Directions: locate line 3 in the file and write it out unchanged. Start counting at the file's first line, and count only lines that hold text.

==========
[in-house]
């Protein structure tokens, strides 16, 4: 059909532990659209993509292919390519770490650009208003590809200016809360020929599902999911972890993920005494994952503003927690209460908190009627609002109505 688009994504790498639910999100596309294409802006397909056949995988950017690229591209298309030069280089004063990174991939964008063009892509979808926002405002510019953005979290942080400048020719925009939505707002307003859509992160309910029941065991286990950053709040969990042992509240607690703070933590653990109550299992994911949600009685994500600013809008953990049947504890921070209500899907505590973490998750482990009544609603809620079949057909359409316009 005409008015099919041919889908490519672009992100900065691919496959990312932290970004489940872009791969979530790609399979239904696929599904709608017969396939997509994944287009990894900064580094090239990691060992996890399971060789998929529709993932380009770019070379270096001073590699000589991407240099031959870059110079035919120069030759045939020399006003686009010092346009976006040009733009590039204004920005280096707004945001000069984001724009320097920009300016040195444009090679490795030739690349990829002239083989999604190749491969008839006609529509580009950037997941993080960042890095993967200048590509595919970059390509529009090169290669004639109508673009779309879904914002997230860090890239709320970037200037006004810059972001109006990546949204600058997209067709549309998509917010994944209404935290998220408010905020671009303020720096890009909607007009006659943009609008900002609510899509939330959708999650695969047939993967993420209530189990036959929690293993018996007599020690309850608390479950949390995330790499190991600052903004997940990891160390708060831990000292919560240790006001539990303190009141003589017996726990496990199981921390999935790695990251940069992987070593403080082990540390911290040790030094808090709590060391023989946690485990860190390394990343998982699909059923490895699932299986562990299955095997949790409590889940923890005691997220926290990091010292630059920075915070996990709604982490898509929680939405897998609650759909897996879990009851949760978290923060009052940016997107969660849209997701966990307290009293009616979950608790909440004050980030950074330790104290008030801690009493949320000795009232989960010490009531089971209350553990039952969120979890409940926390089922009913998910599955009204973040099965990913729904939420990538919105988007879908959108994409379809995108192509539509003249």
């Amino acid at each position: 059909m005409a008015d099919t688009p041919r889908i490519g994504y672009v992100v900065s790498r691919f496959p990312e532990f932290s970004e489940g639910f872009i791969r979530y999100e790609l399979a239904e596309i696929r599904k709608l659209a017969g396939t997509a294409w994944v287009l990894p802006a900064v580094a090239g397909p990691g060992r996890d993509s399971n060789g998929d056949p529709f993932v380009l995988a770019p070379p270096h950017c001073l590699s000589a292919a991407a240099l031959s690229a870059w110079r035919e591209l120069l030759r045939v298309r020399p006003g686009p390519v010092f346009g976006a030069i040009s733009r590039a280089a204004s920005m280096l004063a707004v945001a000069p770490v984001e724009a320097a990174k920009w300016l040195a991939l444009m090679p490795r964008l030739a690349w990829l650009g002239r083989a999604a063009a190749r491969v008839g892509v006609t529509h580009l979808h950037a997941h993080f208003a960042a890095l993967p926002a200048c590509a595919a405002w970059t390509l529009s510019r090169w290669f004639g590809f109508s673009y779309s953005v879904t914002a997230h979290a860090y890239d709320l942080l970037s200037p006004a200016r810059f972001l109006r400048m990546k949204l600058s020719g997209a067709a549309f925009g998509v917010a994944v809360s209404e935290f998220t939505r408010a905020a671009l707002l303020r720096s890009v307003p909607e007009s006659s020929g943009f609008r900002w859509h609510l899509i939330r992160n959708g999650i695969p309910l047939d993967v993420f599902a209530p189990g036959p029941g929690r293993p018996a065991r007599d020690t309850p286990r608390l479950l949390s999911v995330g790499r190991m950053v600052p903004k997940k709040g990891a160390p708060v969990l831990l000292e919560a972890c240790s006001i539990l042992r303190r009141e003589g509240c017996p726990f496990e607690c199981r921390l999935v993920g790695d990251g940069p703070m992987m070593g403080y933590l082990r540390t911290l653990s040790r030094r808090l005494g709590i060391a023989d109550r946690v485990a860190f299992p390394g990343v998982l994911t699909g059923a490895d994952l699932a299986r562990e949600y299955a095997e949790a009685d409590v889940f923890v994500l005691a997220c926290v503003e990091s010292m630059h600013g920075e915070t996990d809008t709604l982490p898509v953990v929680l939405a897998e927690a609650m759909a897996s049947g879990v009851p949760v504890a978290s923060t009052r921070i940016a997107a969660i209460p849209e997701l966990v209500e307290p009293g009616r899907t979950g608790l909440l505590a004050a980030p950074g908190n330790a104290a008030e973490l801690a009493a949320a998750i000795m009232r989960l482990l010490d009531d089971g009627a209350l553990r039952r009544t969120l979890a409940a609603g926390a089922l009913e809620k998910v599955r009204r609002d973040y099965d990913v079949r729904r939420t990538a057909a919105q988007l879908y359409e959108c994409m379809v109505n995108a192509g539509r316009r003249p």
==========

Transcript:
């Amino acid at each position: 059909m005409a008015d099919t688009p041919r889908i490519g994504y672009v992100v900065s790498r691919f496959p990312e532990f932290s970004e489940g639910f872009i791969r979530y999100e790609l399979a239904e596309i696929r599904k709608l659209a017969g396939t997509a294409w994944v287009l990894p802006a900064v580094a090239g397909p990691g060992r996890d993509s399971n060789g998929d056949p529709f993932v380009l995988a770019p070379p270096h950017c001073l590699s000589a292919a991407a240099l031959s690229a870059w110079r035919e591209l120069l030759r045939v298309r020399p006003g686009p390519v010092f346009g976006a030069i040009s733009r590039a280089a204004s920005m280096l004063a707004v945001a000069p770490v984001e724009a320097a990174k920009w300016l040195a991939l444009m090679p490795r964008l030739a690349w990829l650009g002239r083989a999604a063009a190749r491969v008839g892509v006609t529509h580009l979808h950037a997941h993080f208003a960042a890095l993967p926002a200048c590509a595919a405002w970059t390509l529009s510019r090169w290669f004639g590809f109508s673009y779309s953005v879904t914002a997230h979290a860090y890239d709320l942080l970037s200037p006004a200016r810059f972001l109006r400048m990546k949204l600058s020719g997209a067709a549309f925009g998509v917010a994944v809360s209404e935290f998220t939505r408010a905020a671009l707002l303020r720096s890009v307003p909607e007009s006659s020929g943009f609008r900002w859509h609510l899509i939330r992160n959708g999650i695969p309910l047939d993967v993420f599902a209530p189990g036959p029941g929690r293993p018996a065991r007599d020690t309850p286990r608390l479950l949390s999911v995330g790499r190991m950053v600052p903004k997940k709040g990891a160390p708060v969990l831990l000292e919560a972890c240790s006001i539990l042992r303190r009141e003589g509240c017996p726990f496990e607690c199981r921390l999935v993920g790695d990251g940069p703070m992987m070593g403080y933590l082990r540390t911290l653990s040790r030094r808090l005494g709590i060391a023989d109550r946690v485990a860190f299992p390394g990343v998982l994911t699909g059923a490895d994952l699932a299986r562990e949600y299955a095997e949790a009685d409590v889940f923890v994500l005691a997220c926290v503003e990091s010292m630059h600013g920075e915070t996990d809008t709604l982490p898509v953990v929680l939405a897998e927690a609650m759909a897996s049947g879990v009851p949760v504890a978290s923060t009052r921070i940016a997107a969660i209460p849209e997701l966990v209500e307290p009293g009616r899907t979950g608790l909440l505590a004050a980030p950074g908190n330790a104290a008030e973490l801690a009493a949320a998750i000795m009232r989960l482990l010490d009531d089971g009627a209350l553990r039952r009544t969120l979890a409940a609603g926390a089922l009913e809620k998910v599955r009204r609002d973040y099965d990913v079949r729904r939420t990538a057909a919105q988007l879908y359409e959108c994409m379809v109505n995108a192509g539509r316009r003249p």